In the first half of the twentieth century, the replacement of labour-intensive methods of obtaining household water and disposing of wastes by networked infrastructure made possible a change in Australian housing layouts. The informal, mixed-use cottage gave way to the ‘bungalow’ with more specialised interior spaces and internal bathrooms, allowing rising living standards in working-class households. The extension of networked water supplies and sewerage, and increasing lot sizes with more space for gardens and lawns increased per capita water consumption in the five cities. To improve the sanitary condition of the ‘respectable’ working-class, State governments intervened in housing markets by providing access to low-cost suburban housing, but disparities in domestic water facilities persisted, with much of the inner city housing stock lacking internal bathrooms, laundries, toilets, hot water services, and taps. At the end of World War II, the five cities faced serious housing shortages, and with rising prosperity came strong demand for new suburban housing.
White settlers domesticated water by shaping and regulating natural water features into systems of dams, piped networks, and waste disposal facilities. Clean water is a common resource when there is no restriction on its use, and each use of the resource makes less available to others. Overuse of common water resources was an early feature of the five cities, and effective solutions were the product of democratic institutions that empowered citizens to take collective action and express demands for improved infrastructure. In Sydney, Melbourne, and Adelaide, sanitary reform through investment in networked water infrastructure in response to the threat of cholera was underway by the mid-nineteenth century; the development of effective sewerage was delayed by the costs of extension across large metropolitan areas and the fragmentation of political authority between local councils. The smaller cities, Brisbane and Perth, were slower to invest, and water supplies continued to be unreliable and subject to pollution from cesspits. By the start of the twentieth century, variations in water infrastructure systems reflected the path-dependent nature of earlier solutions, which would constrain the options available to future decision makers.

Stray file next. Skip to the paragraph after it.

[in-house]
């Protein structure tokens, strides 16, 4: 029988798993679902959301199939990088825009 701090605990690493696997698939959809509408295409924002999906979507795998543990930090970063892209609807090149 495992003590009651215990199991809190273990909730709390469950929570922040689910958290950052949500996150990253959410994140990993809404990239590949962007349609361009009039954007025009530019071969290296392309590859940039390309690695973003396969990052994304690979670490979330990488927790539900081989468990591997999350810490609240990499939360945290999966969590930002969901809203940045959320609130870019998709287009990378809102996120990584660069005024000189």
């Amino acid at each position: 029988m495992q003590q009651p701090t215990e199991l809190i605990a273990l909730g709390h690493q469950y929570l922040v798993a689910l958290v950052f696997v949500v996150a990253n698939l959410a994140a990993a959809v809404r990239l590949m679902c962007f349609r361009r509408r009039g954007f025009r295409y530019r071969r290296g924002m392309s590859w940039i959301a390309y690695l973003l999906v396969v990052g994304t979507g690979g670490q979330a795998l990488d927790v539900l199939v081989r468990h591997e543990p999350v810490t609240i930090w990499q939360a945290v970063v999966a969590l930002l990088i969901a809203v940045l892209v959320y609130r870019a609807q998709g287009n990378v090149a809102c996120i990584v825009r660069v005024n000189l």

The signs of climate change continue to signal themselves through increased weather extremes. These events have major implications for the continued reliable supply of fresh water and safe removal of waste. As the limits to the environment become increasingly obvious and pressing, these constraints will serve as a significant challenge for future generations. In the past 200 years, Australians have learned a great deal about the fragility of their environment and the need to work within its limits – the wisdom of the country's first peoples still has much to teach us in our future responses to change.
In the wake of the ‘golden age’ of economic growth in the early 1970s, public provision of urban infrastructure came under the close scrutiny of governments seeking to reduce the size of their bureaucracies in the face of expanding budgets, rising prices, and increasing unemployment. Australian governments and water utilities followed the UK and USA by introducing price mechanisms to attain more efficient water use. This coincided with severe droughts that affected urban water supplies and led state governments to impose residential water restrictions, save for Brisbane, where catastrophic floods in 1974 reminded residents of their vulnerability to the elements. Growing concern for the environment, as well as the implications of environmental degradation for human health, meant that the sights, smells, and sounds of the Australian suburbs were on the eve of change. The use of suburban waterways as drains for industrial and domestic waste would no longer be tolerated, as local residents campaigned to protect built and natural environments from pollution and development projects. Such health and ecological concerns collided with the neoliberal reform agenda of the 1990s, when newly restructured water utilities faced a series of crises in their provision of water and disposal of wastes.
In the first half of the twentieth century, Australian metropolitan water authorities faced the challenge of keeping up with rising demand for water and sewerage. State governments could draw on income tax revenue to fund infrastructure projects and subsidise water authorities, but the demands and expectations of new suburban households resulted in periodic water shortages and a reliance on septic tanks and pan collection in unsewered areas. Because water demand is habitual and culturally determined, governments responded to these shortages by imposing water restrictions and investing in large storage works. Each of the five cities was supplied with safe water at the end of World War II, but the provision of sewerage was uneven. Brisbane and Perth lagged; Sydney and Melbourne’s sewerage systems would struggle to cope with new demands in the post-War boom period.